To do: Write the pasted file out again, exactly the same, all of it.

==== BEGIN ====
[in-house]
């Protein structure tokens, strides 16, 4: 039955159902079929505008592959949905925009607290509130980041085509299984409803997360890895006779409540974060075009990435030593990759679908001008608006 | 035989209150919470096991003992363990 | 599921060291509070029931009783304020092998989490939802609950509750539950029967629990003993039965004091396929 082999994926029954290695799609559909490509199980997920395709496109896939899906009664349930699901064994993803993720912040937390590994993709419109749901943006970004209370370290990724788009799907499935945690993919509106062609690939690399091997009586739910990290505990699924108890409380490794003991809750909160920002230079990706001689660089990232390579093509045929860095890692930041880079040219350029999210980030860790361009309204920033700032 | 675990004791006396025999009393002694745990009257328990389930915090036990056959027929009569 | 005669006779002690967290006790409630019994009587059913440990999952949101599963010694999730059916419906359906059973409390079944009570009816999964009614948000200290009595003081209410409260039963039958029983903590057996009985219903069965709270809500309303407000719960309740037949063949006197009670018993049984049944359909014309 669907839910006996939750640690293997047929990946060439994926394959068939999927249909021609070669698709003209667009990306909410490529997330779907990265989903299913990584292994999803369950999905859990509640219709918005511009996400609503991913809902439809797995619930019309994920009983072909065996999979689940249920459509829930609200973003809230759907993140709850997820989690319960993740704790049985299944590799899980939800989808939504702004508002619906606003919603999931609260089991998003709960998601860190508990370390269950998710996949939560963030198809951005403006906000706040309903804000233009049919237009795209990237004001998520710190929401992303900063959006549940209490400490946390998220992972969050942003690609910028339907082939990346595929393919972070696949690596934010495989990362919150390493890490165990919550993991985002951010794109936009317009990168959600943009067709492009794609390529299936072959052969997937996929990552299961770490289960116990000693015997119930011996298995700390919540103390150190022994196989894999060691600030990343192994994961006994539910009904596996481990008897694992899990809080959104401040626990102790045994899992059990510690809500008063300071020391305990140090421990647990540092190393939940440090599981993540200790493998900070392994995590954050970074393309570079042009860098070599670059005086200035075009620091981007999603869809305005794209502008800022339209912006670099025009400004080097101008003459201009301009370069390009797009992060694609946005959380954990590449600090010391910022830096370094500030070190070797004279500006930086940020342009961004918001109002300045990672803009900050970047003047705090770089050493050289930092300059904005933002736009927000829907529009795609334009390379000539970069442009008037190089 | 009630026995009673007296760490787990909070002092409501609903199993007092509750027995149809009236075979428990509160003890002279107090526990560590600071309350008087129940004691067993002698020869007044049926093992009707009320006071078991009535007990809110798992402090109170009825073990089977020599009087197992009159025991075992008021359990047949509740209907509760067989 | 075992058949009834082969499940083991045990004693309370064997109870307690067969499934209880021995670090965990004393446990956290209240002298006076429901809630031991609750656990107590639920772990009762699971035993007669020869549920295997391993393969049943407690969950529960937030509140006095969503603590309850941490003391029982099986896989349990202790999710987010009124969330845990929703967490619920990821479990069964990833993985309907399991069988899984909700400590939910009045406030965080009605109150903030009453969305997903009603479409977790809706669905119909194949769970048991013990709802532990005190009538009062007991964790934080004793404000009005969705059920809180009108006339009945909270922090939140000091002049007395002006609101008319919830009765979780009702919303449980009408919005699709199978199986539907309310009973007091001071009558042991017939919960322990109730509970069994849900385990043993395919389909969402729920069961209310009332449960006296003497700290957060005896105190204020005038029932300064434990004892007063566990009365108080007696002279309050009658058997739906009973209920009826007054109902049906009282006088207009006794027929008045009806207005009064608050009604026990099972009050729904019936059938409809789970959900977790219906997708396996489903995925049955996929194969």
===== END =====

[in-house]
């Protein structure tokens, strides 16, 4: 039955159902079929505008592959949905925009607290509130980041085509299984409803997360890895006779409540974060075009990435030593990759679908001008608006 | 035989209150919470096991003992363990 | 599921060291509070029931009783304020092998989490939802609950509750539950029967629990003993039965004091396929 082999994926029954290695799609559909490509199980997920395709496109896939899906009664349930699901064994993803993720912040937390590994993709419109749901943006970004209370370290990724788009799907499935945690993919509106062609690939690399091997009586739910990290505990699924108890409380490794003991809750909160920002230079990706001689660089990232390579093509045929860095890692930041880079040219350029999210980030860790361009309204920033700032 | 675990004791006396025999009393002694745990009257328990389930915090036990056959027929009569 | 005669006779002690967290006790409630019994009587059913440990999952949101599963010694999730059916419906359906059973409390079944009570009816999964009614948000200290009595003081209410409260039963039958029983903590057996009985219903069965709270809500309303407000719960309740037949063949006197009670018993049984049944359909014309 669907839910006996939750640690293997047929990946060439994926394959068939999927249909021609070669698709003209667009990306909410490529997330779907990265989903299913990584292994999803369950999905859990509640219709918005511009996400609503991913809902439809797995619930019309994920009983072909065996999979689940249920459509829930609200973003809230759907993140709850997820989690319960993740704790049985299944590799899980939800989808939504702004508002619906606003919603999931609260089991998003709960998601860190508990370390269950998710996949939560963030198809951005403006906000706040309903804000233009049919237009795209990237004001998520710190929401992303900063959006549940209490400490946390998220992972969050942003690609910028339907082939990346595929393919972070696949690596934010495989990362919150390493890490165990919550993991985002951010794109936009317009990168959600943009067709492009794609390529299936072959052969997937996929990552299961770490289960116990000693015997119930011996298995700390919540103390150190022994196989894999060691600030990343192994994961006994539910009904596996481990008897694992899990809080959104401040626990102790045994899992059990510690809500008063300071020391305990140090421990647990540092190393939940440090599981993540200790493998900070392994995590954050970074393309570079042009860098070599670059005086200035075009620091981007999603869809305005794209502008800022339209912006670099025009400004080097101008003459201009301009370069390009797009992060694609946005959380954990590449600090010391910022830096370094500030070190070797004279500006930086940020342009961004918001109002300045990672803009900050970047003047705090770089050493050289930092300059904005933002736009927000829907529009795609334009390379000539970069442009008037190089 | 009630026995009673007296760490787990909070002092409501609903199993007092509750027995149809009236075979428990509160003890002279107090526990560590600071309350008087129940004691067993002698020869007044049926093992009707009320006071078991009535007990809110798992402090109170009825073990089977020599009087197992009159025991075992008021359990047949509740209907509760067989 | 075992058949009834082969499940083991045990004693309370064997109870307690067969499934209880021995670090965990004393446990956290209240002298006076429901809630031991609750656990107590639920772990009762699971035993007669020869549920295997391993393969049943407690969950529960937030509140006095969503603590309850941490003391029982099986896989349990202790999710987010009124969330845990929703967490619920990821479990069964990833993985309907399991069988899984909700400590939910009045406030965080009605109150903030009453969305997903009603479409977790809706669905119909194949769970048991013990709802532990005190009538009062007991964790934080004793404000009005969705059920809180009108006339009945909270922090939140000091002049007395002006609101008319919830009765979780009702919303449980009408919005699709199978199986539907309310009973007091001071009558042991017939919960322990109730509970069994849900385990043993395919389909969402729920069961209310009332449960006296003497700290957060005896105190204020005038029932300064434990004892007063566990009365108080007696002279309050009658058997739906009973209920009826007054109902049906009282006088207009006794027929008045009806207005009064608050009604026990099972009050729904019936059938409809789970959900977790219906997708396996489903995925049955996929194969």